Since 2005, I have spent every July 28th with Ken Leisten Sr. and members of Bravo Company, 2-162 Infantry as they gather to remember Kenny Jr. at his gravesite in Willamette National Cemetery. This is the first time since I wrote the Sandbox that I have not been able to attend the get-together, and I'm sitting at Ft. Hood thinking about 3rd Platoon--the Hell Hounds--and wondering how they're all doing.
July 28, 2004, Vinni Jacques had led a patrol through a small village near Taji, Iraq. After visiting with the locals for a bit, they loaded up and continued with their mission. An IED blew up under Vinni's armored Humvee, killing Kenny, who was driving. The platoon's medic, Doc Rhodes, was severely wounded, as was Vinni's gunner, Ben Ring. Their interpreter was also wounded. Vinni was trapped inside the wreckage of the Humvee until rescued by several members of the platoon, including Sgt. Bill Stout. Bill cracked his pelvis and broke his back during the rescue effort, injuries that ultimately forced him to medically retire from the Guard.
Ken Sr. was the first father of a fallen soldier I'd ever met. Over the years, a special bond developed between us, and I am honored to count him as a friend. I remember when the Sandbox came out, Vinni and I did a radio interview and Ken Sr. heard it while on break at work. He gave us a call and that night we drove up to give him a signed copy of the book. When I saw him that night, he gave me a huge bear hug. Then I handed him the book. He held it almost with reverence, then opened it to a random page.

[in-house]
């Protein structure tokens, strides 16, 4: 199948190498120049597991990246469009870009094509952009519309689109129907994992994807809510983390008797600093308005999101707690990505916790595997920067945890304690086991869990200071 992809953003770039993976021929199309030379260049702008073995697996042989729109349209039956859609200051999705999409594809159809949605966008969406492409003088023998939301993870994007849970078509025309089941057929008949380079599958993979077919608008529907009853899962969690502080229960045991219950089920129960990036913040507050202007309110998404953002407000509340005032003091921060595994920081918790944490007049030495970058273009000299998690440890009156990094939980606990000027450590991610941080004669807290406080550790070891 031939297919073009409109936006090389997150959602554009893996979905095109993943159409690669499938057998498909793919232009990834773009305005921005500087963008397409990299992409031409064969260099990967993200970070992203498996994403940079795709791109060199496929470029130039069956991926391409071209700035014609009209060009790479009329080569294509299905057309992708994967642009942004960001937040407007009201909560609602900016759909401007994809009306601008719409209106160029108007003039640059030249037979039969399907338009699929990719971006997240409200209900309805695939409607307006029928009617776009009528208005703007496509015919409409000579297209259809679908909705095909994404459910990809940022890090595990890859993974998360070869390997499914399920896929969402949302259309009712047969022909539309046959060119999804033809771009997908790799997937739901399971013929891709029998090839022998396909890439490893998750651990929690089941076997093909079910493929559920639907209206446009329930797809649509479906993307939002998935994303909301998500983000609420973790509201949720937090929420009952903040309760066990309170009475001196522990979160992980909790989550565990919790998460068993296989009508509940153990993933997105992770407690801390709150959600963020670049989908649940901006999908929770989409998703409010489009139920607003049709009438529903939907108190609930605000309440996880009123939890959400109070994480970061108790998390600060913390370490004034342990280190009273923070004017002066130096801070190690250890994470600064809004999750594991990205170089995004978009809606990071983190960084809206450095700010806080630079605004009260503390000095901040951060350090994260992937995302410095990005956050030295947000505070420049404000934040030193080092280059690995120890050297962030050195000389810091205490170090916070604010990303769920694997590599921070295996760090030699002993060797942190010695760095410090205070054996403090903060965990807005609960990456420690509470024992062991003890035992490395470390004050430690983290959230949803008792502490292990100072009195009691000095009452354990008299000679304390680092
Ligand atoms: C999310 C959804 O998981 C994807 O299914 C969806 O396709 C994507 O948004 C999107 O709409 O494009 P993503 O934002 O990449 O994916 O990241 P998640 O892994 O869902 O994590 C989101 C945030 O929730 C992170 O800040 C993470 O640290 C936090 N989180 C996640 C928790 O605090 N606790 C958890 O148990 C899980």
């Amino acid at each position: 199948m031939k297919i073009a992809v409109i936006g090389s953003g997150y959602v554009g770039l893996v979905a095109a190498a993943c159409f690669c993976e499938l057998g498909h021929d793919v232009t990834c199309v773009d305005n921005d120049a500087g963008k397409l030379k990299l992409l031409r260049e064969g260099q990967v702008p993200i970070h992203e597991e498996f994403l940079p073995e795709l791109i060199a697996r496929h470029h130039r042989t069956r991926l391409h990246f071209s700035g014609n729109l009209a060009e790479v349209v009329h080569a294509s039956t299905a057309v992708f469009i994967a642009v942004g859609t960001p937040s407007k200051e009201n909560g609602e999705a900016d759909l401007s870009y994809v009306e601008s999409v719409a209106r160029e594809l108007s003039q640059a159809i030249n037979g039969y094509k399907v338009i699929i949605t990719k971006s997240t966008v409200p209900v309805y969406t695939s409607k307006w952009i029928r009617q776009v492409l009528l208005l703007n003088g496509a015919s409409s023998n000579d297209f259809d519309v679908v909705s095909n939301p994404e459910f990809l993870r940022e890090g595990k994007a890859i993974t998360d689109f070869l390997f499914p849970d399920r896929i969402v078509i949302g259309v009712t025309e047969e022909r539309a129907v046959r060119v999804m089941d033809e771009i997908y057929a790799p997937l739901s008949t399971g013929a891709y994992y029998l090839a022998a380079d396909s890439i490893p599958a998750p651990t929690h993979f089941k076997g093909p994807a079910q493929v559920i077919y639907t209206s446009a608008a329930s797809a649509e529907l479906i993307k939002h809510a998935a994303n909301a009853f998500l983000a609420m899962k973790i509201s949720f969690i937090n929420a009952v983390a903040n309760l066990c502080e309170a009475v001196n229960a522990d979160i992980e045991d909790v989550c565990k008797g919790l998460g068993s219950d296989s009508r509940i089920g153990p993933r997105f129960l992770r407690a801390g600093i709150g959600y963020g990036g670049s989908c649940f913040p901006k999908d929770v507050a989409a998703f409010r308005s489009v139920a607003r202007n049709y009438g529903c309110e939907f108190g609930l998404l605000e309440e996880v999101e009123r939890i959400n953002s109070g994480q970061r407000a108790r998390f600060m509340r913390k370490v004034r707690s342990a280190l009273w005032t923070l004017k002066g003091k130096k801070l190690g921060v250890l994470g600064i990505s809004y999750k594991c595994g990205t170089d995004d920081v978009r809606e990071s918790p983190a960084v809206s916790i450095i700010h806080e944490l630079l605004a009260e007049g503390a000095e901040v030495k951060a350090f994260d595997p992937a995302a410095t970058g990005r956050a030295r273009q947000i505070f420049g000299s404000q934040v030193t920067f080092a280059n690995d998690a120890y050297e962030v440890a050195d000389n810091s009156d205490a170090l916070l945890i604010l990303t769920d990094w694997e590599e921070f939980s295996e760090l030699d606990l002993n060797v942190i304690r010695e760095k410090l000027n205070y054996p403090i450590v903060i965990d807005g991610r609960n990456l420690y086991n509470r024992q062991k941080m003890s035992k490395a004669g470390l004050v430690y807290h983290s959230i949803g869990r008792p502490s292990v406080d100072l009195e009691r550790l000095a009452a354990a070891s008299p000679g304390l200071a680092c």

That random page happened to have a photo of his son. He gazed at it, then grabbed hold of me again so fiercely that I could hardly breathe. It was the most meaningful thank you I've ever received. You want to know why I write? It sure as hell isn't for the job security or the money. It is for moments like that one.
And so, every year I look forward to seeing the Hell Hounds. Over the years, I've seen how they have dealt with Kenny's loss and seen how long it has taken for everyone to re-adjust back home and move forward with their own lives. In 2005, I think everyone was so raw and reeling from all they'd experienced that it didn't look like there would be a lot of hope for the healing the platoon so desperately needed. I was wrong; the healing has taken place in such a way that Kenny remains an embedded part of everyone who knew him, but not in a way that has kept them from making the most of their own time here on earth. It has been a huge relief to see that growth, as Kenny's friends are some of the best humans I've ever known. Committed, intelligent, dedicated and deeply patriotic, they are the type of men who find common values in all the doers and builders who, through the generations, have made America what it is today.
Tomorrow at noon, I'll be here at Fort Hood, 2,500 miles away from that circle of superb and special individuals, and I know I'll feel a sense of loss at not being able to share that moment again wth them. In that respect, July 28, 2011 will not come soon enough for me.